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Re: [decentralization] ANNOUNCING Tahoe, the Lofty Atmospheric Filesystem, v1.5

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  • Zooko O'Whielacronx
    ... Let s say that it is cloud if you are outsourcing the administration, i.e. if the infrastructure, servers, operating systems, networking etc. is being
    Message 1 of 11 , Aug 3, 2009
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      On Mon, Aug 3, 2009 at 9:55 AM, Lucas Gonze<lucas@...> wrote:
      >
      >
      > What's the difference between a cloud storage system and a decentralized
      > p2p storage system, Zooko?

      Let's say that it is "cloud" if you are outsourcing the
      administration, i.e. if the infrastructure, servers, operating
      systems, networking etc. is being administered by pros and you are
      paying them for the service. Let's say it is "p2p" if you are
      benefiting from resources owned and administered by other users like
      you.

      Tahoe-LAFS is currently in use in "cloudy mode", where a bunch of
      end-user are paying allmydata.com to backup their files, and all of
      the computer resources are owned and operated by allmydata.com. It is
      also currently in use in p2p "friendnet" mode where a small group of
      friends provide each other with free storage service from their own
      machines. (Don't call it a darknet.)

      Because of its unique "least-authority" properties, Tahoe-LAFS would
      also lend itself to a "p2p cloud" topology -- let's call it
      "multi-provider cloud" -- where you are paying multiple independent
      service providers to give you service, so that if any subset of them
      fails you can keep on chugging. E.g. you can imagine paying for some
      storage space with Amazon and Rackspace and Nirvanix, and then using
      Tahoe-LAFS on top of that to ensure that if any one out of the three
      is currently functioning then you still have access to your
      filesystem.

      The reason why Tahoe-LAFS might be useful in that situation is that
      the security guarantees mean that the three service providers that you
      have hired have almost no power at all to interfere with each other's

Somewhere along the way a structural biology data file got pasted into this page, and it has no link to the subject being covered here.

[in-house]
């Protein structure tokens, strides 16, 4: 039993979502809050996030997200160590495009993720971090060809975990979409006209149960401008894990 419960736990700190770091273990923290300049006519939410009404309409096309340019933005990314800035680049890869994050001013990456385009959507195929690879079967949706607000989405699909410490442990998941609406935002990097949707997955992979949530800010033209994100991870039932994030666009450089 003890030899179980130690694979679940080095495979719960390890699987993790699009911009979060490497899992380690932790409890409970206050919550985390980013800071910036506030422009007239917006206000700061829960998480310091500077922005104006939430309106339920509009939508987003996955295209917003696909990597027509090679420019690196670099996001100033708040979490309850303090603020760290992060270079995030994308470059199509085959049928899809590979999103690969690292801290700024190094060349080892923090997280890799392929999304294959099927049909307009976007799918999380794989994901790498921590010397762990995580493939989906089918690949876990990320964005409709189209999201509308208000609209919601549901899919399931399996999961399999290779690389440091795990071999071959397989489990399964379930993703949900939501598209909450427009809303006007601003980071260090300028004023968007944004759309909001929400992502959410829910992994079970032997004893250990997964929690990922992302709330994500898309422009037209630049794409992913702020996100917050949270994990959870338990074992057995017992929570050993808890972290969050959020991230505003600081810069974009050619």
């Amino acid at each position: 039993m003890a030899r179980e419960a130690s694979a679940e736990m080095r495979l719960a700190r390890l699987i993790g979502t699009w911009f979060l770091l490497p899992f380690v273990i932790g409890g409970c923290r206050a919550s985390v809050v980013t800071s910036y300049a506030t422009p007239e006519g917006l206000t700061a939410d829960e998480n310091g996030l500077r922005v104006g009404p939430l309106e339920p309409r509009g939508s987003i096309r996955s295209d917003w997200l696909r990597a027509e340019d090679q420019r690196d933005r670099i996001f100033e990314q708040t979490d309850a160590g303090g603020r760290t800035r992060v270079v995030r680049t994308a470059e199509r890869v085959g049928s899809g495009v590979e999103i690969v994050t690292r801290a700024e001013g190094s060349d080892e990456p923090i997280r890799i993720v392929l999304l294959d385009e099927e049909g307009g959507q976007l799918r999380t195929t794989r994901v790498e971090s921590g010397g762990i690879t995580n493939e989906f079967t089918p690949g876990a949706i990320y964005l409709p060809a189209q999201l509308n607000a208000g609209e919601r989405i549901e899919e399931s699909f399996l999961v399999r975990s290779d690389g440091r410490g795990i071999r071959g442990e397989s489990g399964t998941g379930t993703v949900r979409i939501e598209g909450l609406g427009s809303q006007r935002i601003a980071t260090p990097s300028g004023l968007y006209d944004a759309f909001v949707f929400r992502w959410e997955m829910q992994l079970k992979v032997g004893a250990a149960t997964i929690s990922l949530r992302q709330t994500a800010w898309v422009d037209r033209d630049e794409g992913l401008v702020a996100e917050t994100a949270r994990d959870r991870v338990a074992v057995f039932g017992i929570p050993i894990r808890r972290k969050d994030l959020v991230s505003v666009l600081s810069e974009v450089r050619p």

operation. This minimizes the opportunity for finger-pointing and
      confusion among them.

      Regards,

      Zooko
    • Lucas Gonze
      I wonder about applications for this feature. The one thing I can think of is items with very large scale political pressures attached. For example, in the US
      Message 2 of 11 , Aug 3, 2009
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        I wonder about applications for this feature.

        The one thing I can think of is items with very large scale political
        pressures attached. For example, in the US the push to the 2nd Iraq
        war entailed the government convincing powerful companies like the New
        York Times to contribute to the push. (For example, with Judith
        Miller's writing).

        I could imagine a future where cloud storage becomes a de-facto
        duopoly along the same lines as search and operating systems, and
        where both duopolists are susceptible to pressure. Let's say it's
        Google and Facebook, they are both in monopoly investigations, and the
        FCC submits a covert order to to apply their ToS policies on planning
        crimes to organizations planning marches.


        On Mon, Aug 3, 2009 at 4:02 PM, Zooko O'Whielacronx<zookog@...> wrote:
        > On Mon, Aug 3, 2009 at 9:55 AM, Lucas Gonze<lucas@...> wrote:
        >>
        >>
        >> What's the difference between a cloud storage system and a decentralized
        >> p2p storage system, Zooko?
        >
        > Let's say that it is "cloud" if you are outsourcing the
        > administration, i.e. if the infrastructure, servers, operating
        > systems, networking etc. is being administered by pros and you are
        > paying them for the service.  Let's say it is "p2p" if you are
        > benefiting from resources owned and administered by other users like
        > you.
        >
        > Tahoe-LAFS is currently in use in "cloudy mode", where a bunch of
        > end-user are paying allmydata.com to backup their files, and all of
        > the computer resources are owned and operated by allmydata.com.  It is
        > also currently in use in p2p "friendnet" mode where a small group of
        > friends provide each other with free storage service from their own
        > machines.  (Don't call it a darknet.)
        >
        > Because of its unique "least-authority" properties, Tahoe-LAFS would
        > also lend itself to a "p2p cloud" topology -- let's call it
        > "multi-provider cloud" -- where you are paying multiple independent
        > service providers to give you service, so that if any subset of them
        > fails you can keep on chugging.  E.g. you can imagine paying for some
        > storage space with Amazon and Rackspace and Nirvanix, and then using
        > Tahoe-LAFS on top of that to ensure that if any one out of the three
        > is currently functioning then you still have access to your
        > filesystem.
        >
        > The reason why Tahoe-LAFS might be useful in that situation is that
        > the security guarantees mean that the three service providers that you
        > have hired have almost no power at all to interfere with each other's
        > operation.  This minimizes the opportunity for finger-pointing and